Claude Giroux Suspended One Game: NHL Playoffs Devils Flyers
Claude Giroux suspended one game for his hit to the head of Dainus Zubrus, will miss a pivotal Game Five of Philadelphia Flyers New Jersey Devils series
Claude Giroux deserved his one-game suspension if it was possible to view each disciplinary penalty in a vacuum. Giroux hit Dainus Zubrus a full thirty frames after the puck was dumped into the zone, which is enough for the minor penalty he drew. There were five seconds left in the period and the Devils were dumping the puck and not pressuring the play at the end of the period. There was absolutely no reason for the hit to ever be made, let alone a full second late, and particularly not to the head. Claude Giroux’s suspension is fitting when considering only the play and what it meant.
Additionally, the principle point of contact was to the head, which is exactly the type of hit the NHL is trying to eliminate, whether Giroux aimed for a head shot deliberately or not. For me, the stick checking that Giroux did moments before cutting Zubrus off and checking him proves exactly how deliberate the contact was. Giroux’s frustrated comments after the game only proved that the hit was deliberate, dirty, and had no place in the game. Claude Giroux deserved a one-game suspension if this series of dirty, unnecessary, and hot-headed, non-hockey plays is considered for what it is.
However, the NHL has set a precedent this postseason that is impossible to ignore. Shea Weber can grab a player by the head, smash his head and crack his helmet but still receive no penalty because of his previously clean record. It appears the NHL was about suspending players only if their dirty hits caused injury, electing to dole out fines as a scarlet letter moving forward instead of suspensions, especially to big-name players. Dainus Zubrus is a grinder, was uninjured, went on to score the game-winning goal and another for good measure. So far this postseason that was enough to avoid suspension, but is not the case here.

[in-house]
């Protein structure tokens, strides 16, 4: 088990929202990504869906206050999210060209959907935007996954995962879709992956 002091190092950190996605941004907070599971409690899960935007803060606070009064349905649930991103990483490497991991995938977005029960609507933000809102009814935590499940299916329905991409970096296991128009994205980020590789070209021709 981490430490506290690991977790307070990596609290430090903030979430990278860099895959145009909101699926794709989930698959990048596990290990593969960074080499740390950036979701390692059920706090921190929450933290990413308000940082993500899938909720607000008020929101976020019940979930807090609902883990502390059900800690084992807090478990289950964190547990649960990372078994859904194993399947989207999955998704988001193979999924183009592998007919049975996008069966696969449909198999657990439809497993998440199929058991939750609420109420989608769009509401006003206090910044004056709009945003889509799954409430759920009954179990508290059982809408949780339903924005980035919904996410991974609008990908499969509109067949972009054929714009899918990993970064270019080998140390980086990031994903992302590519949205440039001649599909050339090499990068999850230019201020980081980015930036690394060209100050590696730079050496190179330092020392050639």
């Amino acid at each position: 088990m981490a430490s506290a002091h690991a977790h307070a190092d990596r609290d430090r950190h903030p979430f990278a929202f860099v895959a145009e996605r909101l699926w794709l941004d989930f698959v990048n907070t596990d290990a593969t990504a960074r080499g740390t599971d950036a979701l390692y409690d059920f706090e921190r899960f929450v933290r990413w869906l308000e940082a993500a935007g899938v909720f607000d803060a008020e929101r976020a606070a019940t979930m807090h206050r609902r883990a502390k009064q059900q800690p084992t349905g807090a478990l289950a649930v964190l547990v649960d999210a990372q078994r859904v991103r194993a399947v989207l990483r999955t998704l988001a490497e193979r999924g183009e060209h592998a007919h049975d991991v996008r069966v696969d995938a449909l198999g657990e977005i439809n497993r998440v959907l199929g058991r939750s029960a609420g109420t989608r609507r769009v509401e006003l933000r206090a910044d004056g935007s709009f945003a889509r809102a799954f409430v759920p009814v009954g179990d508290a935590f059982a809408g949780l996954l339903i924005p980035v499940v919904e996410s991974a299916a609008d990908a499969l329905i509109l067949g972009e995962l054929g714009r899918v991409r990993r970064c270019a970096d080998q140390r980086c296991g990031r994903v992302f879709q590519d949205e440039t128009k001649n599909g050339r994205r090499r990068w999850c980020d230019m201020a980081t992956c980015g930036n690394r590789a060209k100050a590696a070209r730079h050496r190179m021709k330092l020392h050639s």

Giroux’s reaction furthered the need to suspend the Flyers’ top scorer. While Zubrus lay on the ice with his head in his hands, Giroux leaves making heated gestures. The play was obviously late and there’s no denying it was worthy of a two-minute minor at the very least. With no regard for Zubrus’ safety, the display Giroux put on showed no remorse in this bitter rivalry. There is simply no place in the game for that kind of hockey.
In other similar situations the players avoided ranting to the media, leaving their comments for their disciplinary hearing. This allowed Shanahan to close his eyes and trust that the players were the honest victims of a fast game. Giroux took to the media to vent his frustration, citing missed calls and aggravation as the root cause of the “questionable” hit. After essentially admitting he was angry when he hit someone in the head, the NHL’s hands were tied.
It also can’t help that Giroux plays for the Philadelphia Flyers of Broad Street Bully fame and a history of being a physical team that blurs the line of clean and dirty.
Ultimately, the suspension fits the crime despite Claude Giroux’s relatively clean track record. He was a full second late at the very end of a period, Giroux hit Zubrus high, wasn’t looking where he was hitting after cutting off Dainus Zubrus, initiated contact twice after the puck was dumped, and made contact to the head. He commented on it and admitted frustration throughout the game, which is absolutely unacceptable and foolish. Especially given the national broadcast showing replays of a frustrated Giroux getting chipped and then seeking out the late and dirty contact, the NHL had to do something. It’s questionable only because of the suspensions that preceded this play, but the NHL got it right in the end – they’ve just been wrong about just about everything else until now.
Where do the Flyers go from here? They trail 3-1 in the series and will be without by far the best player on their roster. Is this the type of thing that will propel them to a comeback or drive them deeper into the abyss? Either way, they’ll be without Claude Giroux for Game Five at home, and it’s the right decision by the NHL.
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